About the Company
SVB Financial Group (SIVB) focuses mainly on commercial banking and venture capital services in technology, life sciences, and wineries. It also leverages these services to provide relationship banking to people mainly in the Bay Area.
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Over the years, SIVB has been able to create a competitive advantage by becoming a specialist in early-stage companies, which frequently depend on non-traditional ways of financing. With over 20 years of experience and local knowledge, SIVB now understands better than any other national bank how to manage risk in Silicon Valley, which is one of the few economically growing areas in the US. For a less specialized institution, these customers would probably imply higher provisioning costs commensurate with the amount of risk incurred. Its riskier client class enables SIVB to charge higher interest rates on its loans.
Moreover, after having grown out its product offerings over the past decade, its early-stage clients are now staying with the firm as they mature. Given the cyclical nature of its business, SIVB's business suffered in the last recession. Loan balances shrank almost 20% and Non-Performing Loans exceeded 2.5%. It operates through 27 offices in the United States, as well as offices internationally in China, India, Israel and the United Kingdom.
The healthy tech spending in the coming years leads us to believe that the current cycle for both (1) venture capital exits and (2) early-to-mid stage tech revenue growth will prove to be more profitable for SIVB than current investor expectations. However, we also note that at the current price SIVB is just too expensive.
Having disbanded its mortgage lending operations in 2001, SIVB bears essentially no direct exposure to the U.S. housing mess. Furthermore, in our opinion, those deep connections and a favorable future economic environment will lead the company to post impressive credit-quality metrics. We believe that there is solid evidence for growth in 2011:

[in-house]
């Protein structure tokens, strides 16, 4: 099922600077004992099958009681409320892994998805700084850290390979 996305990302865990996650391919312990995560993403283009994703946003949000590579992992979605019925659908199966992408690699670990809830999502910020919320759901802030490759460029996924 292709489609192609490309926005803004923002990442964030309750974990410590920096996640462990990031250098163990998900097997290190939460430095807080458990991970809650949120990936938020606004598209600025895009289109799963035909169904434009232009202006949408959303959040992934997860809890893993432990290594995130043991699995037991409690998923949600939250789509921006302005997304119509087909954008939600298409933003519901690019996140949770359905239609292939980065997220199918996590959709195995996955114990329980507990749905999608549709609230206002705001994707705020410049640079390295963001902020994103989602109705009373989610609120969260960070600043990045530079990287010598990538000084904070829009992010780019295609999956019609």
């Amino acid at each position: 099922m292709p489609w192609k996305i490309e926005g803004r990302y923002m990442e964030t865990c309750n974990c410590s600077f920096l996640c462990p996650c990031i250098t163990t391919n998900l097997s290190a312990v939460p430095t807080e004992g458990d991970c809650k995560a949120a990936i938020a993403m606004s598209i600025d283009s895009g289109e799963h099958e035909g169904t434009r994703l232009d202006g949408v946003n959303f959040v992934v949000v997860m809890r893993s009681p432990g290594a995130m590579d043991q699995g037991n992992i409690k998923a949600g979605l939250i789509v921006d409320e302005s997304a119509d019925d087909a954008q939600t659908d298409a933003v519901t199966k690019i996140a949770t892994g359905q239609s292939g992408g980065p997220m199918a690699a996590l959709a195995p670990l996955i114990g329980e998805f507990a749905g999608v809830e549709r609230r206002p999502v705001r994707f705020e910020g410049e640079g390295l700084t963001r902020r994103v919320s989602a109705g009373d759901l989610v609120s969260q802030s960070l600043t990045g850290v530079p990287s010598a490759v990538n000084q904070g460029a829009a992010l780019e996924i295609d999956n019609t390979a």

a) An improving business environment
With strong economic growth, tech companies and industry analysts are raising their expectations for the future. Many claim that they are now seeing a wide array of businesses overcome their fear and reluctance to open their wallets and replace equipment that aged during the recession.
b) Growth will follow increase in expenses
Noninterest expenses are expected to increase in the low double-digit percent range. Target expense growth is 10%. One-third of the expense growth is expected to be from investment in global and private banking initiatives, 15-20% from investment in global banking systems and the remaining 50% related to normal operating expenses including growth of sales and support personnel and the full impact of hires added in 2010. In summary, we are seeing an increase in expansion spending in which we expect returns to follow.
c) Improving venture-backed exit markets and tech related M&A
SVB expects buyout financing to account for a meaningful component of loan growth in 2011, either via private equity ($15-25m deals) or capital call lines and follow through financing. The company recorded ~$1.0 billion of growth in this segment during 2010. On the flip side, loan growth looked impressive on the surface, but a large portion of the growth came from short-term bridge loans rather than stickier term debt. As a result, SIVB is unlikely to sustain the size of the loan portfolio.
d) Ample capital/liquidity to support growth